UN Says Racial Impact of Homelessness Is Human Rights Abuse in the United States

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UN Says Racial Impact of Homelessness Is Human Rights Abuse in the United States
By: Eric Tars
28 July 2006
 
Dismissing government statements that the U.S. is taking steps to address homelessness and discrimination, today the UN Human Rights Committee noted its concern that while African Americans constitute just 12% of the population, they represent 50% of homeless people, and the government is required to take "adequate and adequately implemented" measures to remedy this human rights abuse.

This is the first time the Committee has directly addressed the problem of the discriminatory impact of homelessness in the U.S.

The U.N. review is a routine procedure that occurs every four years for countries that have ratified the International Covenant on Civil and Political Rights (ICCPR). The ICCPR is one of two treaties that together are equivalent to an international "Bill of Rights." The U.S. signed and ratified the treaty in 1992, but the U.S. review – its second – is more than seven years late due to the State Department`s delay in submitting its own official report.

Last year, the U.N. warned that it would commence reviewing the U.S. without the official report if it were delayed any longer. The State Department submitted its official report on 21 October 2005.

"The Committee`s message is that when the statistics are this stark, the government cannot stand idly by, or worse yet, cut the limited programs of assistance that have never been adequately funded," said Maria Foscarinis, Executive Director of the National Law Center on Homelessness & Poverty (NLCHP), "In an even more disturbing development, some cities, such as Las Vegas, are punishing private individuals for trying to close the gap by providing assistance themselves. The Committee recognized that homelessness is not simply a matter of individual responsibility: under human rights law, the government is responsible for taking "adequate and adequately implemented" measures to remedy this historical discrimination."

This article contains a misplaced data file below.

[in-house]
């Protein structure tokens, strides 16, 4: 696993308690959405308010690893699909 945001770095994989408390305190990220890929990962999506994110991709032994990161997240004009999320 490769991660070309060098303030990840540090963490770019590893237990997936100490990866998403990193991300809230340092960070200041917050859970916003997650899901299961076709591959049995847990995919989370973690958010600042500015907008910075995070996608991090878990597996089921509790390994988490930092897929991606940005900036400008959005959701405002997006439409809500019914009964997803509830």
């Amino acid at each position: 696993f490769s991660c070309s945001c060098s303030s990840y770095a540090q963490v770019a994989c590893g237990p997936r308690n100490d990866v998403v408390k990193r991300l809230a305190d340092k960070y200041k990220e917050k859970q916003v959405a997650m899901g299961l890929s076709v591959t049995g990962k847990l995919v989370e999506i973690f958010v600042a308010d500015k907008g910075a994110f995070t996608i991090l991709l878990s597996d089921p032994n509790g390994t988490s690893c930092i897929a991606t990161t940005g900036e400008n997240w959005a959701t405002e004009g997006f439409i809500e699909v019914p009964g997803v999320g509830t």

NLCHP was one of over 140 organizations that submitted a "parallel report" to the UN Human Rights Committee last month as a rebuttal to the official U.S. report, detailing how the U.S. has violated its human rights treaty obligations, ranging from discrimination and homelessness to torture and the aftermath of Hurricane Katrina.

On 17-18 July, representatives of the State Department and other federal agencies answered questions from the Committee.

During the hearings, Panamanian human rights expert Alfredo Castillero Hoyos used information from NLCHP`s shadow report, noting that there are over 840,000 homeless in the U.S., and 6.8 million have been homeless at some point in their lives. He said this often leads to health issues, including death, citing as an example the 21 homeless who died during a heat wave in Arizona last year. Failing to prevent these deaths is a violation of Article 6, the right to life.

Wan Kim, Assistant Attorney General in the Civil Rights Division of the Department of Justice replied that, "Housing rights are basic important rights guaranteed at both the state and federal level," and that "Every person is entitled to shelter as a basic need." However he qualified his remarks by saying that "Obviously we cannot house every single person. But we are taking steps toward that goal."

"Clearly the Committee was not satisfied with the U.S. government`s answer that `steps are being taken`," said Eric Tars, an attorney with NLCHP who attended the hearings, "The Committee looked at the statistics and said `you`re not addressing the problem.`"

"The government has the power to adequately fund housing assistance programs, to raise the minimum wage, to ensure minority children are properly educated. We are not powerless here – but the government has not used its p

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